Researchers unlock mystery of layer encircling the Earth's core

Jan 30, 2006
Earth from space

University of Minnesota associate professor of chemical engineering Renata Wentzcovitch and her team of researchers have confirmed the properties of a mineral (post-perovskite) that may form near the Earth's core in a layer called the D'' region.

The work offers new insight for interpreting properties of this region. The D'' (Dee double prime) layer surrounds Earth's core and is between 0 and 186 miles thick. It is at the interface between two chemically distinct regions, the rocky mantle and the metallic core. The article, "MgSiO3 post-perovskite at D'' conditions," was published on Jan. 17 in Proceedings of the National Academy of Science.

The research "tells us how to better model Earth's internal processes," said Wentzcovitch. "Proper geodynamical modeling of the Earth is necessary to get a better grasp of the dynamics of the surface. You can't fully understand Earth's surface motion without understanding how it moves inside. What's unbelievable is how well we can model Earth on a big scale. At this scale, small details don't matter."

In 2004, Japanese researchers at the Tokyo Institute of Technology found that high temperatures and pressures transform perovskite, the major mineral in Earth's mantle, into a new mineral called post-perovskite. Wentzcovitch's group contributed to this discovery by determining the structure of post-perovskite and by calculating the pressure and temperature conditions for its existence. They matched the conditions in the D'' layer.

In the current work, Wentzcovitch and colleagues demonstrate that the seismic properties of post-perovskite are much like the previously inexplicable properties found in the D'' layer. This is the most convincing evidence that post-perovskite is in the D'' layer and produces its strange seismic properties.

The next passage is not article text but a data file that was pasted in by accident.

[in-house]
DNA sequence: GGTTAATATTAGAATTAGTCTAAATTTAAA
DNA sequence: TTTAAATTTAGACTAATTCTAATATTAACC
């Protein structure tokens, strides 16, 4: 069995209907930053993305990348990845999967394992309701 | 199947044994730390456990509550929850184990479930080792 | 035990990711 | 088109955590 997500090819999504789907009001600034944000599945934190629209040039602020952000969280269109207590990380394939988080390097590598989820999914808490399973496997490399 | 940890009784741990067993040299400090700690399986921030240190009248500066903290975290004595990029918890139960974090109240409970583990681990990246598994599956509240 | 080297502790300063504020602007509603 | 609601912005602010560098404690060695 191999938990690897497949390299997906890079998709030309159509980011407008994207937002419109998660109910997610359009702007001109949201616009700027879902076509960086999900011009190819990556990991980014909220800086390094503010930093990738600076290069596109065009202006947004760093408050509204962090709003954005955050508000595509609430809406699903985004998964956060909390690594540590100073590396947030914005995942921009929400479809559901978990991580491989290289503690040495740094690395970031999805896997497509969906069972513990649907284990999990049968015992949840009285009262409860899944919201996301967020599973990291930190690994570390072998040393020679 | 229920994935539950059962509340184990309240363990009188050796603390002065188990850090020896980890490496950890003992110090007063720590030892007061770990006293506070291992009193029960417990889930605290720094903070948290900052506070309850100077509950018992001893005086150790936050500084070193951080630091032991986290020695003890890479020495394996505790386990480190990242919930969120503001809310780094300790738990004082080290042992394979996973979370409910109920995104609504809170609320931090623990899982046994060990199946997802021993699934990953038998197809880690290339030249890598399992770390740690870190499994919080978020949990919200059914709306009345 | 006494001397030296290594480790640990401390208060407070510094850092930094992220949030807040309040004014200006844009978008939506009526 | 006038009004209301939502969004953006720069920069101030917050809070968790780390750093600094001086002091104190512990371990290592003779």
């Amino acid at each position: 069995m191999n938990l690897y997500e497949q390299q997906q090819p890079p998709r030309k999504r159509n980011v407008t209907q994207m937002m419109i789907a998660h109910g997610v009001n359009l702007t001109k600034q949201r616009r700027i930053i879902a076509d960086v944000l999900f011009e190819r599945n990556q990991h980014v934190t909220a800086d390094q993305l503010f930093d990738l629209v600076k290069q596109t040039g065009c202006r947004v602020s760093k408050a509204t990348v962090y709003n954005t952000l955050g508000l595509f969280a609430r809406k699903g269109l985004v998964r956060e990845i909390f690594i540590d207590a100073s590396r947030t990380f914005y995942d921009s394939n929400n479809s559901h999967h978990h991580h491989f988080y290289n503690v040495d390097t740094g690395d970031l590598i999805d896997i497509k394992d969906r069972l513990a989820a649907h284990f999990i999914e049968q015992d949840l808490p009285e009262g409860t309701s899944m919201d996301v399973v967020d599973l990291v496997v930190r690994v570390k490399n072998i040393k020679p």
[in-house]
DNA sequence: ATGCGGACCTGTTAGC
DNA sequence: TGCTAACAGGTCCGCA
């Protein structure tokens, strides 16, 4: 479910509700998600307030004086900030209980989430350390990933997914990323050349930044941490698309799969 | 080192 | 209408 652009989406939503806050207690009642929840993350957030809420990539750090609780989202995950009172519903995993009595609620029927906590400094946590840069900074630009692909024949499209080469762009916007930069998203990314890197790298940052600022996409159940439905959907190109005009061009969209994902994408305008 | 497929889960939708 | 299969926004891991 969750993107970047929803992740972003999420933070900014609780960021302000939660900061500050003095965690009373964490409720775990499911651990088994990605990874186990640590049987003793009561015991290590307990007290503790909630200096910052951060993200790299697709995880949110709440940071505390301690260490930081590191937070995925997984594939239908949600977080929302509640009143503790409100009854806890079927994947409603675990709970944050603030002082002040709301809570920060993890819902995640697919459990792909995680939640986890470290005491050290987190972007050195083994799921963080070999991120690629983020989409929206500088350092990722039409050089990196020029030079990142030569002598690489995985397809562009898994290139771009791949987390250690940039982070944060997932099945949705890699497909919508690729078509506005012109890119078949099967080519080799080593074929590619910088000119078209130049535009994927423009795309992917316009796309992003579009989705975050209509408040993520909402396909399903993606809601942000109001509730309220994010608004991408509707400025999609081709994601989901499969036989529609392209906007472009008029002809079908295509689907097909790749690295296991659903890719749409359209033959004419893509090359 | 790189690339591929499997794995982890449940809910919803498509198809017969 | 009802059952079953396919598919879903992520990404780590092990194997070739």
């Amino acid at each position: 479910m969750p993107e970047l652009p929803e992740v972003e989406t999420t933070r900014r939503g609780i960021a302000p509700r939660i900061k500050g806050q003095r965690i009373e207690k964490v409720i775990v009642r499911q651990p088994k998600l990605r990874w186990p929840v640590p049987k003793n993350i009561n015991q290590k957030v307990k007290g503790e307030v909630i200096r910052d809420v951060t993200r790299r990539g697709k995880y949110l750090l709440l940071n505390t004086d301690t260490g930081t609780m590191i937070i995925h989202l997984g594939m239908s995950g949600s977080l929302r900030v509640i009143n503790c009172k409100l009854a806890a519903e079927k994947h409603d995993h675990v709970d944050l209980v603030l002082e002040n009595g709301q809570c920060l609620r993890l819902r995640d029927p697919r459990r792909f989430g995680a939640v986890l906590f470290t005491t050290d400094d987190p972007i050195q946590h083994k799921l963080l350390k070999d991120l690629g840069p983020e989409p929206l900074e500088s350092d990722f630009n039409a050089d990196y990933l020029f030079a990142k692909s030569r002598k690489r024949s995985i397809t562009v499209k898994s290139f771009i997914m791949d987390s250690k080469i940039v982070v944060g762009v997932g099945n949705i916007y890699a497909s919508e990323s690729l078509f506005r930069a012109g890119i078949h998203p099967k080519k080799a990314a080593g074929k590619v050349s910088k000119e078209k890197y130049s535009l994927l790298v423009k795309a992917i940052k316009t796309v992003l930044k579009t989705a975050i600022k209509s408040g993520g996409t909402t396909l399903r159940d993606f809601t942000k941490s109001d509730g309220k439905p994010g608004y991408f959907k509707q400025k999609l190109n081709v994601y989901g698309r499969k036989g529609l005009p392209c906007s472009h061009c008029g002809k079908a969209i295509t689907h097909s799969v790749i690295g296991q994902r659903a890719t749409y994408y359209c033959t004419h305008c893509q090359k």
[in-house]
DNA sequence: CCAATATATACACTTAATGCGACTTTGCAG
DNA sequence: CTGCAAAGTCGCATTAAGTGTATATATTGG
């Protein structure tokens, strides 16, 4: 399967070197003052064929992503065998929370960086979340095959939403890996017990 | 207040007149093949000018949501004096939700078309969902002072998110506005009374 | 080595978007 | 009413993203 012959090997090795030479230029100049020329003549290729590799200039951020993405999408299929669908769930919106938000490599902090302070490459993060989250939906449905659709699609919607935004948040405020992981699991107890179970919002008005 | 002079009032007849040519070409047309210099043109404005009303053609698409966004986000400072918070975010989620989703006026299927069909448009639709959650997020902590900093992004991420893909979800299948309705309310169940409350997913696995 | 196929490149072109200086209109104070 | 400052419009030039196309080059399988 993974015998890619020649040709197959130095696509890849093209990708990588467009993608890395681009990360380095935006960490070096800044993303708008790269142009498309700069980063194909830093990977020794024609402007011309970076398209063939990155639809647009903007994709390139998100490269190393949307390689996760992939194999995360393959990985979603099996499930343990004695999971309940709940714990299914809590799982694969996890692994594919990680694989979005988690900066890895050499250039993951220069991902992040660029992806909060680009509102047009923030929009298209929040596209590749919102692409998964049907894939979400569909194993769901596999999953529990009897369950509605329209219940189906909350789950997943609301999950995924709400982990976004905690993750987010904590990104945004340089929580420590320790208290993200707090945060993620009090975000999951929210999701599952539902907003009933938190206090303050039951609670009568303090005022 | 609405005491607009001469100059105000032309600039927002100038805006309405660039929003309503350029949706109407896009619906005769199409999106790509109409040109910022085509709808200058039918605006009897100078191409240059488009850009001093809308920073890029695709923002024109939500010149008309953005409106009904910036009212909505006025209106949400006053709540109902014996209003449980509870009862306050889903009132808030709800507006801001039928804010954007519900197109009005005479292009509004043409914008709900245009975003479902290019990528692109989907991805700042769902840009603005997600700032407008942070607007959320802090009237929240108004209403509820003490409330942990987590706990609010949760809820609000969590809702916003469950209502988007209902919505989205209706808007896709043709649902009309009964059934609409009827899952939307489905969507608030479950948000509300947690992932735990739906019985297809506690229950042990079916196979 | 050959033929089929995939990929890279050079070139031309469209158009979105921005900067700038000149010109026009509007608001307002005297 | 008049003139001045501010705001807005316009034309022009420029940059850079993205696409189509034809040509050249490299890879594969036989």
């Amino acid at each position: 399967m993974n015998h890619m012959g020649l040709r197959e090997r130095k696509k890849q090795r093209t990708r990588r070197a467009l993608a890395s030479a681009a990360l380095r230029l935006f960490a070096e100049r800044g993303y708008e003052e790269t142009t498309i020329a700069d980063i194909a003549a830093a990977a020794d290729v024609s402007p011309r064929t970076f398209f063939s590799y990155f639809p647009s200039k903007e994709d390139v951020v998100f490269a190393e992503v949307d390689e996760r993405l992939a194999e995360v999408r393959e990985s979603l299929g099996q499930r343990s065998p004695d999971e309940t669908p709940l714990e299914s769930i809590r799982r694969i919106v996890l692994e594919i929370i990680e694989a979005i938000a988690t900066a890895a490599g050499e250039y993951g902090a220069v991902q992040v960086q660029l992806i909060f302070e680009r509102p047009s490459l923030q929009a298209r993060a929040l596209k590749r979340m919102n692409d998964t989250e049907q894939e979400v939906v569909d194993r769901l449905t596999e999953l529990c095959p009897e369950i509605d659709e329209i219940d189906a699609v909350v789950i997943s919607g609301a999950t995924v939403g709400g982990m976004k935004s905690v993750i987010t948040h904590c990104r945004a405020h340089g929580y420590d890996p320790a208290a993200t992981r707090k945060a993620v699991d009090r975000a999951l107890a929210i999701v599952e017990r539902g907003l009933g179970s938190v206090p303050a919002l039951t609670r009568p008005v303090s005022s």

"As the Earth cools, D'' becomes thicker. Its thickness is related to Earth's age and its aging processes. The discovery of post-perovskite in the D'' layer will also help us understand how the Earth has evolved," Wenttzcovitch said.

On the web: www.pnas.org/content/vol103/issue3/#GEOPHYSICS

Source: University of Minnesota

Explore further: Suddenly, the sun is eerily quiet: Where did the sunspots go?

add to favorites email to friend print save as pdf

Related Stories

New planthopper species found in southern Spain

1 hour ago

Not much is known about the the genus of planthopper known as Conosimus, which now includes six species after a new one was recently discovered in the southern part of the Iberian Peninsula in the Spanish ...

Ex-Qualcomm exec pleads guilty to insider trading

8 hours ago

A former high-ranking executive of US computer chip giant Qualcomm pleaded guilty Monday to insider trading charges, including trades on a 2011 deal for Atheros Communications, officials said.

Media venture creates press litigation fund

9 hours ago

The media venture created by entrepreneur Pierre Omidyar said Monday it was establishing a fund to help defend journalists in cases involving freedom of the press.

Recommended for you

The heart of an astronaut, five years on

1 hour ago

The heart of an astronaut is a much-studied thing. Scientists have analyzed its blood flow, rhythms, atrophy and, through journal studies, even matters of the heart. But for the first time, researchers are ...

User comments : 0